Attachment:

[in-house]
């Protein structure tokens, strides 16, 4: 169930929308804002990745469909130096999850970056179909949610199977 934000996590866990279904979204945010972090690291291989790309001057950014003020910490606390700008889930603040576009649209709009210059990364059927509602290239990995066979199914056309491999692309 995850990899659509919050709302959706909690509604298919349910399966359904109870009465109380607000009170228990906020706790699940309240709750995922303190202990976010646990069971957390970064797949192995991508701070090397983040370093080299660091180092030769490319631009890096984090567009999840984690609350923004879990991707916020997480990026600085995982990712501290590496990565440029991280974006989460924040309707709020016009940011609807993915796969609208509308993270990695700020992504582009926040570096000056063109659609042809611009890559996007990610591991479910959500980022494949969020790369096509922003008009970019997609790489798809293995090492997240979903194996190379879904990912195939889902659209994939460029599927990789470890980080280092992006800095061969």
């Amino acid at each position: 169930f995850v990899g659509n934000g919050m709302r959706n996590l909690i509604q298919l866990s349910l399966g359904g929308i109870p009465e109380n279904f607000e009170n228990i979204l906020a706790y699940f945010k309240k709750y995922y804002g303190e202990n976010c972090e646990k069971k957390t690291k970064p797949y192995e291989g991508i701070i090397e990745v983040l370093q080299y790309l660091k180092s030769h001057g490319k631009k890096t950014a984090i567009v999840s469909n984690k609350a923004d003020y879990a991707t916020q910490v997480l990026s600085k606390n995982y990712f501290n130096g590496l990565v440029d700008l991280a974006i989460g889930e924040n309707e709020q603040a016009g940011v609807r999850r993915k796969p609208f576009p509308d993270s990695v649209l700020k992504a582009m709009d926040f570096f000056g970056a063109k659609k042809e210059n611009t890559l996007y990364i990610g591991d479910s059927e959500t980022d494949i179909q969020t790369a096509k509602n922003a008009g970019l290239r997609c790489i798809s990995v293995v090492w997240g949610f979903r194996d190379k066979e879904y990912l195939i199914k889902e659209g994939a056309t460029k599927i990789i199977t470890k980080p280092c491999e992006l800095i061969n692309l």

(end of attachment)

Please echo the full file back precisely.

[in-house]
């Protein structure tokens, strides 16, 4: 169930929308804002990745469909130096999850970056179909949610199977 934000996590866990279904979204945010972090690291291989790309001057950014003020910490606390700008889930603040576009649209709009210059990364059927509602290239990995066979199914056309491999692309 995850990899659509919050709302959706909690509604298919349910399966359904109870009465109380607000009170228990906020706790699940309240709750995922303190202990976010646990069971957390970064797949192995991508701070090397983040370093080299660091180092030769490319631009890096984090567009999840984690609350923004879990991707916020997480990026600085995982990712501290590496990565440029991280974006989460924040309707709020016009940011609807993915796969609208509308993270990695700020992504582009926040570096000056063109659609042809611009890559996007990610591991479910959500980022494949969020790369096509922003008009970019997609790489798809293995090492997240979903194996190379879904990912195939889902659209994939460029599927990789470890980080280092992006800095061969």
């Amino acid at each position: 169930f995850v990899g659509n934000g919050m709302r959706n996590l909690i509604q298919l866990s349910l399966g359904g929308i109870p009465e109380n279904f607000e009170n228990i979204l906020a706790y699940f945010k309240k709750y995922y804002g303190e202990n976010c972090e646990k069971k957390t690291k970064p797949y192995e291989g991508i701070i090397e990745v983040l370093q080299y790309l660091k180092s030769h001057g490319k631009k890096t950014a984090i567009v999840s469909n984690k609350a923004d003020y879990a991707t916020q910490v997480l990026s600085k606390n995982y990712f501290n130096g590496l990565v440029d700008l991280a974006i989460g889930e924040n309707e709020q603040a016009g940011v609807r999850r993915k796969p609208f576009p509308d993270s990695v649209l700020k992504a582009m709009d926040f570096f000056g970056a063109k659609k042809e210059n611009t890559l996007y990364i990610g591991d479910s059927e959500t980022d494949i179909q969020t790369a096509k509602n922003a008009g970019l290239r997609c790489i798809s990995v293995v090492w997240g949610f979903r194996d190379k066979e879904y990912l195939i199914k889902e659209g994939a056309t460029k599927i990789i199977t470890k980080p280092c491999e992006l800095i061969n692309l």